One last question, what’s Bobby Blitz listening to musically these days?
Oh, gosh! I’m still caught up in some of the older bands that have new releases. I thought the last Accept record was really good. I even liked the Judas Priest record. I picked up the Lamb Of God record. This is the metallic-end of things that I like. But sometimes I search as far as one of the last records I bought was from a guy named John Pizzarelli. I went to high school with this dude. His father was Bucky Pizzarelli, a great jazz guitar player. And the record is called Goodnight Mr. Sinatra. It’s jazz versions of Hoboken Frank’s greatest hits!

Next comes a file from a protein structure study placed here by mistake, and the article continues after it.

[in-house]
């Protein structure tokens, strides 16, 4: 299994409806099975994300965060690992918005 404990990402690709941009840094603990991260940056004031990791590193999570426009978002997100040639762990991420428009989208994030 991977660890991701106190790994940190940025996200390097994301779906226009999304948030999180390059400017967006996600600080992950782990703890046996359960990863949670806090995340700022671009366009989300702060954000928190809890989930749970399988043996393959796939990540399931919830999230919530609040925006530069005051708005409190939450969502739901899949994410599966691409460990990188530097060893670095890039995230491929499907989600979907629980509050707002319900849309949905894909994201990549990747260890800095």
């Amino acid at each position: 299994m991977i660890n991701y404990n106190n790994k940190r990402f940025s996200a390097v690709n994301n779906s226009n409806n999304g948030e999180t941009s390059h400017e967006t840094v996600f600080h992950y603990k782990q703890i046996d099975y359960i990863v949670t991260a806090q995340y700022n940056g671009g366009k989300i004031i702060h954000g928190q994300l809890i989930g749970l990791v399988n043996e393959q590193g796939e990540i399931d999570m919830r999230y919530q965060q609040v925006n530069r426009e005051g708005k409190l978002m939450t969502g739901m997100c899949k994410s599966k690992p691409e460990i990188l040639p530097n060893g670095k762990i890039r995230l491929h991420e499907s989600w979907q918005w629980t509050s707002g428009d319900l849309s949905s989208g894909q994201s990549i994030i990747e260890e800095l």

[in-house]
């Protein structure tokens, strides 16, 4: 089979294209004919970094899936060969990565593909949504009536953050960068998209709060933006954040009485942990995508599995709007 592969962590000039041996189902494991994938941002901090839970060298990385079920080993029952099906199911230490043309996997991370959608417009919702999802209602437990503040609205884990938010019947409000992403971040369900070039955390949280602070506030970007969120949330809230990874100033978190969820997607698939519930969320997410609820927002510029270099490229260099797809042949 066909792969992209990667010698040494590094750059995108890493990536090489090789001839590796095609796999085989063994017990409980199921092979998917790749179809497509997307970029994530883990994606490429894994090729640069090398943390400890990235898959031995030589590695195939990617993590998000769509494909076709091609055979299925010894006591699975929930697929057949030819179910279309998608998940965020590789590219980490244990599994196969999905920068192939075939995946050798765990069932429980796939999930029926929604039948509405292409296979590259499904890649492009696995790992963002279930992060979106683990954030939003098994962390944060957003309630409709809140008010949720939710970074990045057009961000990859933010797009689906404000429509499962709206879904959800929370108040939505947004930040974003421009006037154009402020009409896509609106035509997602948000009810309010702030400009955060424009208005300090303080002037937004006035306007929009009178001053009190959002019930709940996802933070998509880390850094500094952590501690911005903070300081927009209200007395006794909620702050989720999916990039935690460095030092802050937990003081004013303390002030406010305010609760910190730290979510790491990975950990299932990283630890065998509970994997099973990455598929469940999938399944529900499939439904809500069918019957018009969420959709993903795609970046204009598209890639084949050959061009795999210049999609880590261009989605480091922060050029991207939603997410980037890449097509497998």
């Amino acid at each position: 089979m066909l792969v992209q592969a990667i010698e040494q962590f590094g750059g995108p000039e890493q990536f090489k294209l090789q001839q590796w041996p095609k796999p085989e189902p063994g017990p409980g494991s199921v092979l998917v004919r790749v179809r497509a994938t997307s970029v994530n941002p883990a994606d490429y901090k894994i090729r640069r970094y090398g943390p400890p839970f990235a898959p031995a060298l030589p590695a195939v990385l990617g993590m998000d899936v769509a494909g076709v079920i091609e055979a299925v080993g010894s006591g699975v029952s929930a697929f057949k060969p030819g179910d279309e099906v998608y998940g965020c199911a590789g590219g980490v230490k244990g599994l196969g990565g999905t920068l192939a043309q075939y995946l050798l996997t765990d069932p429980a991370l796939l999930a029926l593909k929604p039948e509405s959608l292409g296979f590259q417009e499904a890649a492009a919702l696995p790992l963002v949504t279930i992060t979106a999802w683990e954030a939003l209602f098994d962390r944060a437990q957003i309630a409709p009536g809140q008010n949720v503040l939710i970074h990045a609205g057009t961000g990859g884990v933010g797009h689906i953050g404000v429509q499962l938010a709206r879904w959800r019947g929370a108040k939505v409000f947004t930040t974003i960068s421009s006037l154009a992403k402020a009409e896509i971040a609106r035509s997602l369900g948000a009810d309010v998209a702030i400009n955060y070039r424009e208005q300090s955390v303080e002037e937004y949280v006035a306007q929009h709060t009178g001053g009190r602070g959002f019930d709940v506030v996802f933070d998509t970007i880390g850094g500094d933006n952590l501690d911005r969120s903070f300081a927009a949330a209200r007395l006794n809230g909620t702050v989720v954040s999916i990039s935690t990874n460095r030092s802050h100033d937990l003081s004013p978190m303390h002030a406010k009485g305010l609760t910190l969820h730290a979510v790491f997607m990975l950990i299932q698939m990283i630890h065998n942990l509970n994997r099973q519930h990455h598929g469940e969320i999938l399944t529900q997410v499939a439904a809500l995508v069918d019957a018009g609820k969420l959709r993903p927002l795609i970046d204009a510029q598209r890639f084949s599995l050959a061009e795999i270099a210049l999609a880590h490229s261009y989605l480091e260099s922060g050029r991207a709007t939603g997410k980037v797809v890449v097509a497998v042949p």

Catch Overkill and Symphony X live at Terminal 5 on October 17 for L’Amours Reunion Night, where the book Rock Capital Of Brooklyn: The History Of L’Amour, The World’s Most Famous Heavy Metal Nightclub will be presented. For more info on Overkill visit, wreckingcrew.com, and for more on Symphony X, visit symphonyx.com.